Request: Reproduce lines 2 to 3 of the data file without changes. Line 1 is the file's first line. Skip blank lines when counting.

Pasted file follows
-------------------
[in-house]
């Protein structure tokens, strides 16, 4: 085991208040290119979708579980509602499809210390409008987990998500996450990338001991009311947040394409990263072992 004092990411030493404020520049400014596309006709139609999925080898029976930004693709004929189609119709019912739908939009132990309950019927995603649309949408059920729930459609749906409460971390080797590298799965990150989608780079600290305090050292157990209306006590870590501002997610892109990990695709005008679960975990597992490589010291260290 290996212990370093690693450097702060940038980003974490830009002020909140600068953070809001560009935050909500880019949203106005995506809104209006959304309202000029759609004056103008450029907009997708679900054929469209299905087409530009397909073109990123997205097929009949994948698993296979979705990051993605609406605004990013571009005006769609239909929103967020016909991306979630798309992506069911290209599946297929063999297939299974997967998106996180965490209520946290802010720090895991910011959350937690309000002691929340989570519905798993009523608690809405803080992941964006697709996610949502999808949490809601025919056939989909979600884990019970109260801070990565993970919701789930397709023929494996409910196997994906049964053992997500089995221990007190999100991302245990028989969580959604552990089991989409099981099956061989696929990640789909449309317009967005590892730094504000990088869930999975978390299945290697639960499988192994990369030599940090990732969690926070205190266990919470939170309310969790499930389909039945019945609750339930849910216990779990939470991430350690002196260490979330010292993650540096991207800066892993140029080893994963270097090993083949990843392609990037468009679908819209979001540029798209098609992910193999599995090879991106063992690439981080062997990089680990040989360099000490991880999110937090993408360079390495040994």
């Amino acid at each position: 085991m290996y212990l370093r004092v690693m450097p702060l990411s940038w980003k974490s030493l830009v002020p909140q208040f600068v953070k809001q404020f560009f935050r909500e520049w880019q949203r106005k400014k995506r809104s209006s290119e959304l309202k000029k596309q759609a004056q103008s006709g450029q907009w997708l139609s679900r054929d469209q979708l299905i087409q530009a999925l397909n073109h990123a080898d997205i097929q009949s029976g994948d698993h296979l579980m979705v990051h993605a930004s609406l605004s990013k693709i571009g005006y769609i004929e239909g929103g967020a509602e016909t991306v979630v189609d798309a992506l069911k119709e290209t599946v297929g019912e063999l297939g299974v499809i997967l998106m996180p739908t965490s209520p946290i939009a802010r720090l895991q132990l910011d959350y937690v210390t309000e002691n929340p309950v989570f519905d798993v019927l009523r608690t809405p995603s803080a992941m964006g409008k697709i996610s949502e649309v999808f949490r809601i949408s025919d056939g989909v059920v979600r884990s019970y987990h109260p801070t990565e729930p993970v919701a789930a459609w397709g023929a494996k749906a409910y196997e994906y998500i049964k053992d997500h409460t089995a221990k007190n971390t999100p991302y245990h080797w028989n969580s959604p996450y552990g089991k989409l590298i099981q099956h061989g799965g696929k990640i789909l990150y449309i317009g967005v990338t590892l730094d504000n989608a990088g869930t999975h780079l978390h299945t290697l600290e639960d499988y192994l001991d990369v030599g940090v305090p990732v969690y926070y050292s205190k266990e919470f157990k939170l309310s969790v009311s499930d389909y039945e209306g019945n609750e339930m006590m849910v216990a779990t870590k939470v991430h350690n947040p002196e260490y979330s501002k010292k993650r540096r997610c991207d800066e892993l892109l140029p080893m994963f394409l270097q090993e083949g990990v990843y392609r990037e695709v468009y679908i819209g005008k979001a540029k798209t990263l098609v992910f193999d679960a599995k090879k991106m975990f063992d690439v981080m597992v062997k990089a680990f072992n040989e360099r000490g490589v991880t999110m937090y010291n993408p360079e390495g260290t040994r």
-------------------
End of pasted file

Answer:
């Protein structure tokens, strides 16, 4: 085991208040290119979708579980509602499809210390409008987990998500996450990338001991009311947040394409990263072992 004092990411030493404020520049400014596309006709139609999925080898029976930004693709004929189609119709019912739908939009132990309950019927995603649309949408059920729930459609749906409460971390080797590298799965990150989608780079600290305090050292157990209306006590870590501002997610892109990990695709005008679960975990597992490589010291260290 290996212990370093690693450097702060940038980003974490830009002020909140600068953070809001560009935050909500880019949203106005995506809104209006959304309202000029759609004056103008450029907009997708679900054929469209299905087409530009397909073109990123997205097929009949994948698993296979979705990051993605609406605004990013571009005006769609239909929103967020016909991306979630798309992506069911290209599946297929063999297939299974997967998106996180965490209520946290802010720090895991910011959350937690309000002691929340989570519905798993009523608690809405803080992941964006697709996610949502999808949490809601025919056939989909979600884990019970109260801070990565993970919701789930397709023929494996409910196997994906049964053992997500089995221990007190999100991302245990028989969580959604552990089991989409099981099956061989696929990640789909449309317009967005590892730094504000990088869930999975978390299945290697639960499988192994990369030599940090990732969690926070205190266990919470939170309310969790499930389909039945019945609750339930849910216990779990939470991430350690002196260490979330010292993650540096991207800066892993140029080893994963270097090993083949990843392609990037468009679908819209979001540029798209098609992910193999599995090879991106063992690439981080062997990089680990040989360099000490991880999110937090993408360079390495040994």
């Amino acid at each position: 085991m290996y212990l370093r004092v690693m450097p702060l990411s940038w980003k974490s030493l830009v002020p909140q208040f600068v953070k809001q404020f560009f935050r909500e520049w880019q949203r106005k400014k995506r809104s209006s290119e959304l309202k000029k596309q759609a004056q103008s006709g450029q907009w997708l139609s679900r054929d469209q979708l299905i087409q530009a999925l397909n073109h990123a080898d997205i097929q009949s029976g994948d698993h296979l579980m979705v990051h993605a930004s609406l605004s990013k693709i571009g005006y769609i004929e239909g929103g967020a509602e016909t991306v979630v189609d798309a992506l069911k119709e290209t599946v297929g019912e063999l297939g299974v499809i997967l998106m996180p739908t965490s209520p946290i939009a802010r720090l895991q132990l910011d959350y937690v210390t309000e002691n929340p309950v989570f519905d798993v019927l009523r608690t809405p995603s803080a992941m964006g409008k697709i996610s949502e649309v999808f949490r809601i949408s025919d056939g989909v059920v979600r884990s019970y987990h109260p801070t990565e729930p993970v919701a789930a459609w397709g023929a494996k749906a409910y196997e994906y998500i049964k053992d997500h409460t089995a221990k007190n971390t999100p991302y245990h080797w028989n969580s959604p996450y552990g089991k989409l590298i099981q099956h061989g799965g696929k990640i789909l990150y449309i317009g967005v990338t590892l730094d504000n989608a990088g869930t999975h780079l978390h299945t290697l600290e639960d499988y192994l001991d990369v030599g940090v305090p990732v969690y926070y050292s205190k266990e919470f157990k939170l309310s969790v009311s499930d389909y039945e209306g019945n609750e339930m006590m849910v216990a779990t870590k939470v991430h350690n947040p002196e260490y979330s501002k010292k993650r540096r997610c991207d800066e892993l892109l140029p080893m994963f394409l270097q090993e083949g990990v990843y392609r990037e695709v468009y679908i819209g005008k979001a540029k798209t990263l098609v992910f193999d679960a599995k090879k991106m975990f063992d690439v981080m597992v062997k990089a680990f072992n040989e360099r000490g490589v991880t999110m937090y010291n993408p360079e390495g260290t040994r």